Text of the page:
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Gender-specific inequalities in coverage of Publicly Funded Health Insurance Schemes in Southern States of India: evidence from National Family Health Surveys - P4H Network

Gender-specific inequalities in coverage of Publicly Funded Health Insurance Schemes in Southern States of India: evidence from National Family Health Surveys

The paper published in BMC Public Health analyses the gender inequities in accessing Publicly Funded Health Insurance Schemes (PFHIS) in the Southern States of India using data from the National Family Health Surveys to measure impact on universal health coverage.

Publicly Funded Health Insurance Schemes (PFHIS) are intended to play a role in achieving Universal Health Coverage (UHC). In countries like India, PFHISs have low penetrance and provide limited coverage of services and of family members within households, which can mean that women lose out. Gender inequities in relation to financial risk protection are understudied. Given the emphasis being placed on achieving UHC for all in India, this paper examined intersecting gender inequalities and changes in PFHIS coverage in southern India, where its penetrance is greater and of longer duration.

This study used the fourth (NFHS-4, 2015–16) and fifth (NFHS-5, 2019–21) rounds of India’s National Family Health Survey for five southern states: namely, Andhra Pradesh, Karnataka, Kerala, Tamil Nadu, and Telangana. The World Health Organization’s Health Equity Assessment Toolkit (HEAT) Plus and Stata were used to analyse PFHIS coverage disaggregated by seven dimensions of inequality. Ratios and differences for binary dimensions; Between Group Variance and Theil Index for unordered dimensions; Absolute and Relative Concentration Index (RCI) for ordered dimensions were computed separately for women and men.

Overall, PFHIS coverage increased significantly (p < 0.001) among women and men in Andhra Pradesh, and Kerala from NFHS-4 to NFHS-5. Overall, men had higher PFHIS coverage than women, especially in Andhra Pradesh, Tamil Nadu, and Telangana in both surveys. In both absolute and relative terms, PFHIS coverage was concentrated among older women and men across all states; age-related inequalities were higher among women than men in both surveys in Andhra Pradesh, Kerala, and Telengana. The magnitude of education-related inequalities was twice as high as among women in Telangana (RCINFHS-4: -12.23; RCINFHS-5: -9.98) and Andhra Pradesh (RCINFHS-4: -8.05; RCINFHS-5: -7.84) as compared to men in Telangana (RCINFHS-4: -5.58; RCINFHS-5: -2.30) and Andhra Pradesh (RCINFHS-4: -4.40; RCINFHS-5: -3.12) and these inequalities remained in NFHS-5, suggesting that lower education level women had greater coverage. In the latter survey, a high magnitude of wealth-related inequality was observed in women (RCINFHS-4: -15.78; RCINFHS-5: -14.36) and men (RCINFHS-4: -20.42; RCINFHS-5: -13.84) belonging to Kerala, whereas this inequality has decreased from NFHS-4 to NFHS-5., again suggestive of greater coverage among poorer populations. Caste-related inequalities were higher in women than men in both surveys, the magnitude of inequalities decreased between 2015–16 and 2019–20.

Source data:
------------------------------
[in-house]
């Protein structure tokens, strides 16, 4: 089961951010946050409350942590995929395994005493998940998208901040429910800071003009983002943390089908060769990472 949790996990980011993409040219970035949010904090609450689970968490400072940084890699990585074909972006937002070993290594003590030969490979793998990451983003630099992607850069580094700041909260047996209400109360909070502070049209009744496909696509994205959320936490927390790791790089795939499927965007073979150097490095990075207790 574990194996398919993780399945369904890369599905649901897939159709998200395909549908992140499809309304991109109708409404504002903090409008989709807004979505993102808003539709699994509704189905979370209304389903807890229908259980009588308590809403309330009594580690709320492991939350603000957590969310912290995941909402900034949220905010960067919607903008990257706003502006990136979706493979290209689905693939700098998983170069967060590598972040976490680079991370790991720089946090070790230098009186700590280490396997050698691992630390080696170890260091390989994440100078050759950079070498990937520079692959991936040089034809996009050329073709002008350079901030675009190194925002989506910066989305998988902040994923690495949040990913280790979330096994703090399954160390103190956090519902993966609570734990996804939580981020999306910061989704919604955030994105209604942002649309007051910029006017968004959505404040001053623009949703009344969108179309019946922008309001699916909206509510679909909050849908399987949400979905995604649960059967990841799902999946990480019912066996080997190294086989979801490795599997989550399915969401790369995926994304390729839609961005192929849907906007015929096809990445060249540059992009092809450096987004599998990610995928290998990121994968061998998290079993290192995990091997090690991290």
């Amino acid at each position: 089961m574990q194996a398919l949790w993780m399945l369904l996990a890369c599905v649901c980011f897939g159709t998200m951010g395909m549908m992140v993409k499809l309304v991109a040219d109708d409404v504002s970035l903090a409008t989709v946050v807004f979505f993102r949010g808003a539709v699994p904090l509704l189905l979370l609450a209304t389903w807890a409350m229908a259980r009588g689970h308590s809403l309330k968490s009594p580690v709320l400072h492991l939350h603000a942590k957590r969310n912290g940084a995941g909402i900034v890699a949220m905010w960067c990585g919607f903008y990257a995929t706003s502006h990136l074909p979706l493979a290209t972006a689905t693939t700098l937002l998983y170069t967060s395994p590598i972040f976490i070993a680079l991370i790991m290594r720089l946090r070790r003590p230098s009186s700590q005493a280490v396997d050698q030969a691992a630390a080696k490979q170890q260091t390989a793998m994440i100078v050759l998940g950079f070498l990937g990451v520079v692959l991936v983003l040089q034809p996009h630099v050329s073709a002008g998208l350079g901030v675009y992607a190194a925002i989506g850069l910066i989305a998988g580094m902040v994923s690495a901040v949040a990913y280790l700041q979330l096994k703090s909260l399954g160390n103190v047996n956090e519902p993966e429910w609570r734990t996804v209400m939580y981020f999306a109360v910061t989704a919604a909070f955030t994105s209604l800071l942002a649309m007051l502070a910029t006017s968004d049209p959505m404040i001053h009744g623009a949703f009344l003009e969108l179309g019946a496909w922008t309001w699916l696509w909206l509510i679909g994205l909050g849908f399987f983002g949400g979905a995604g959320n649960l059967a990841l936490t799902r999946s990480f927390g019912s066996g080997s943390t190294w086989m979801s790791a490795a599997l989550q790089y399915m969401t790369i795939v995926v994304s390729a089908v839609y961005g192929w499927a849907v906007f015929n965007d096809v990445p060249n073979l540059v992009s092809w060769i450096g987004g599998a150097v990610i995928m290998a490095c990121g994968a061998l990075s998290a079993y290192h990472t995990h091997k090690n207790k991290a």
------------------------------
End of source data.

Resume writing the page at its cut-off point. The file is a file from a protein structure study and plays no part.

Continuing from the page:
We found gender inequalities in self-reported enrolment in southern states with long-standing PFHIS. Inequalities favoured the poor, uneducated and elderly, which is to some extend desirable when rolling out a PFHIS intended for harder to reach populations. However, religion and caste-based inequalities, while reducing, were still prevalent among women. If PFHIS are to truly offer financial risk protection, they must address the intersecting marginalization faced by women and men, while meeting eventual goals of risk pooling, indicated by high coverage and low inequality across population sub-groups.

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